National People Power (NPP) Propaganda Secretary Vijitha Herath said, “We will carry out demonstrations and resort to legal actions on the postponing of the postal vote. We also would have awareness programmes and will brief diplomats of the European Union, the United Nations and human rights organisations.”

Sri Lanka Freedom Party (SLFP) General Secretary Dayasiri Jayasekera said, “Delaying the elections is illegal as it violates the constitution. The SLFP’s view is that we would act to hold elections. However, we would not call people to the streets and bring bout bloodshed but would carry out peaceful protests.“

Pivithuru Hela Urumaya (PHU) leader Udaya Gammanpila declared, “People are angry due to poverty. If the people are unable to express their anger in a democratic way, they will take to weapons to vent their anger. That is not very good for the wellbeing of the government.

“If the government is allowed to postpone elections due to lack of funds, there will not be any elections held in the future, as Sri Lanka has expenses exceeding the income according to every budget. If political parties and people allow this, 2020 parliamentary elections would become the last election held in Sri Lanka.

“I advise the people not to resort to violence, as that would aid the government to set its trap. The government wants to create a bad situation or a blood bath so that it can enforce emergency laws and arrest people.”

The Janatha Vimukthi Peramuna (JVP) led National People’s Power established a retired military officers’ wing at a meeting held at the Youth Council premises in Maharagama. Its leader Anura Kumara Dissanayake told the gathering, “If we think of the country’s position, we must question whether we have our sovereignty. Whether we have protected the constitution and protected the independence of the country. Two court decisions held that former President Maithripala Sirisena had violated the constitution. It had been proven even in court today. The first case which was heard by a bench of seven judges of the Supreme Court and the other heard by a bench of five judges. Recently the Cabinet took a decision and issued a directive to the Secretary to the Ministry of Public Administration to refrain from accepting deposits for local council election nominations. That too is a violation of the constitution. If the first citizen and the Cabinet are violating the constitution, what is the benefit of the pledge that the tri forces give to ensure the security and protection of the constitution?”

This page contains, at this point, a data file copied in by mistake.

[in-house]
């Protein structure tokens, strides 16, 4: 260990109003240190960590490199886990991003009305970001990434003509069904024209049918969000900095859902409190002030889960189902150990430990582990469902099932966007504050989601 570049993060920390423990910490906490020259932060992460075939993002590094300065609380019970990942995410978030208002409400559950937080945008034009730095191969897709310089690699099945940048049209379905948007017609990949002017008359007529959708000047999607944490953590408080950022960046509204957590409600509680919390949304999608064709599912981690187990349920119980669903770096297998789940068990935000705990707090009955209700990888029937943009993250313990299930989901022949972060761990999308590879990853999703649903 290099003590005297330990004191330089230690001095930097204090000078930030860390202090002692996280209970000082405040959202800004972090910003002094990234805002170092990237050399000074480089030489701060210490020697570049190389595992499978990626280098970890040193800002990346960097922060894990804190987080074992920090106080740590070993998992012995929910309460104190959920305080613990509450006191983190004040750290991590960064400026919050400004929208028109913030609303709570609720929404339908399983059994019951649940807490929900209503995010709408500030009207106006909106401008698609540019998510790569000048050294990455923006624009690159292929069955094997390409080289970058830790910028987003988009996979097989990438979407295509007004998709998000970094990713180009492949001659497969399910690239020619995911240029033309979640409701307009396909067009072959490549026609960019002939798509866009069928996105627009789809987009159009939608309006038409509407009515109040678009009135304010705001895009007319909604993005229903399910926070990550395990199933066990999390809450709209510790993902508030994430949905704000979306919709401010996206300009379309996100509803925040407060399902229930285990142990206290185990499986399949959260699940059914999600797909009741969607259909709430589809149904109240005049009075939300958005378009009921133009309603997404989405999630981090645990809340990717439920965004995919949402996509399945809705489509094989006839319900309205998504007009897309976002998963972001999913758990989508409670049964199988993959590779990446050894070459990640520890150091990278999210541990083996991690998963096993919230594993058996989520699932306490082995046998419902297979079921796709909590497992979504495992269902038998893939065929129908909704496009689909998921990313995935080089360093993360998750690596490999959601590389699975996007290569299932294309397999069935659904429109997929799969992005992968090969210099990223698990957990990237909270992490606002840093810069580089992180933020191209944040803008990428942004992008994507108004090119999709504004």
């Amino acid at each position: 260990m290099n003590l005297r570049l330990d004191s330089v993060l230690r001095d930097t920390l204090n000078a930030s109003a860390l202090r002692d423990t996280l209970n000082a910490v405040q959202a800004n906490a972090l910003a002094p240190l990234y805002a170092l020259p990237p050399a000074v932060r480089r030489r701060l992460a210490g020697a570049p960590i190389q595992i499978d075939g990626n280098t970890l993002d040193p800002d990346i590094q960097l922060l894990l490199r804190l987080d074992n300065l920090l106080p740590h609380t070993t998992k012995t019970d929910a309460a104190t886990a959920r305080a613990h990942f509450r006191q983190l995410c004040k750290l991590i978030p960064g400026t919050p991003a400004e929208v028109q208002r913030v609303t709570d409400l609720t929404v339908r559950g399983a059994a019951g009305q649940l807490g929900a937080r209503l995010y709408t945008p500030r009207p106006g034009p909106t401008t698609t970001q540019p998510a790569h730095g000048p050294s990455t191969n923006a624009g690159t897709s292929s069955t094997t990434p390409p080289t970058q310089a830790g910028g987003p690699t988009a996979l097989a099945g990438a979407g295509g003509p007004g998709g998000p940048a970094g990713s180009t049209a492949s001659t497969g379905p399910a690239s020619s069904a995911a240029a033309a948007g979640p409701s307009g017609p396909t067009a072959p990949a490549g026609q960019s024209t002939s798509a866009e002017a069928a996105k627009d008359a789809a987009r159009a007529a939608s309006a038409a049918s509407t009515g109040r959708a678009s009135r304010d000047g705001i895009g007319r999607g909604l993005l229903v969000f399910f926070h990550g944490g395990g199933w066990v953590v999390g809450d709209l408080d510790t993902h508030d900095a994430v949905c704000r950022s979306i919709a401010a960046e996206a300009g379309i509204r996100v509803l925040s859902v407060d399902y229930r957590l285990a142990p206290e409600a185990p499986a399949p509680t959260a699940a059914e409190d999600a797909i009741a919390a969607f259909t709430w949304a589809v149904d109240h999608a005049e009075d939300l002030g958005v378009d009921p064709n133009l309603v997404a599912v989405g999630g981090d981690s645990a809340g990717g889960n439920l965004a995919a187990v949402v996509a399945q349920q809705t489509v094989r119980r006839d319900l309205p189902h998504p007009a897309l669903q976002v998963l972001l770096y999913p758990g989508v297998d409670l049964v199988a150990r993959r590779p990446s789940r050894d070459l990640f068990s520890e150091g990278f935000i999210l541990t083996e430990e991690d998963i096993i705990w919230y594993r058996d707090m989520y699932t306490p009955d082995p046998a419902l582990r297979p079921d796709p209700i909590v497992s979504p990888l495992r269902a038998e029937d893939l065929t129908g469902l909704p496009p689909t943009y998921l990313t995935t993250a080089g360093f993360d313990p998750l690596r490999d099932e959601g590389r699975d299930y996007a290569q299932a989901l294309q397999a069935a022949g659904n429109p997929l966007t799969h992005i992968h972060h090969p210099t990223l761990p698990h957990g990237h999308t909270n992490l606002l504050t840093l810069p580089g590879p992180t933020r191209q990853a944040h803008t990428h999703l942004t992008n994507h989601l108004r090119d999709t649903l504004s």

Dissanayake named retired Major General Aruna Jayasekera, a former Security Forces Commander (East) as the Minister of Defence if the NPP comes to power. Also present at the event were retired Air Vice Marshal Sampath Pulakintha and a number of other retired officers.

For the SJB, if it was a case of introducing its economic recovery plan ahead of the planned local council elections. And for the NPP, it was the establishment of a military wing comprising retired officers and other ranks. Now that the prospects for polls have receded, these are among measures the opposition parties are taking to consolidate themselves. They sure will pose a considerable challenge to the ruling SLPP, should there be a vote. However, the question that looms large is when.

Highlights of the SJB’s economic recovery blueprint

Here are some highlights of the Samagi Jana Balavegaya’s (SJB) economic recovery plan revealed last week:

1. Transparency and Accountability

Administration must introduce and implement strong anti-corruption legislation as one of its first actions. This should include re-enacting the Independent Commission to Investigate Bribery and Corruption and implementing the United Nations Convention Against Corruption; globally accepted rules and punishments for corrupt practices.

Launching the blueprint for economic recovery at the SJB economic summit on Tuesday. Pic by M.A. Pushpa Kumara

Strengthen the legal framework to expedite the Stolen Asset Recovery Initiative (StAR); Legislate the requirement to make public, the assets and liability declarations of elected representatives and public officials; Create an independent public prosecutor’s office to legally pursue corrupt persons. The independent public prosecution office will have no conflict of interest in pursuing alleged-corrupt personnel, as opposed to the Attorney General.

Stabilise the Economy

2. Debt Crisis Management

Sri Lanka’s urgent priority is to manage the sovereign debt crisis by obtaining critical bridge financing, as well as continuing to engage with the IMF, and expediting the debt-restructuring process with creditor assurances. Concurrently maintaining the stability of the financial system is of utmost importance.

3. Monetary and Exchange Rate Policy

It is essential that the government acts to stabilise the monetary environment, using measures including exchange rate and interest rate adjustment, and monetary policy reforms.

4. Revenue Consolidation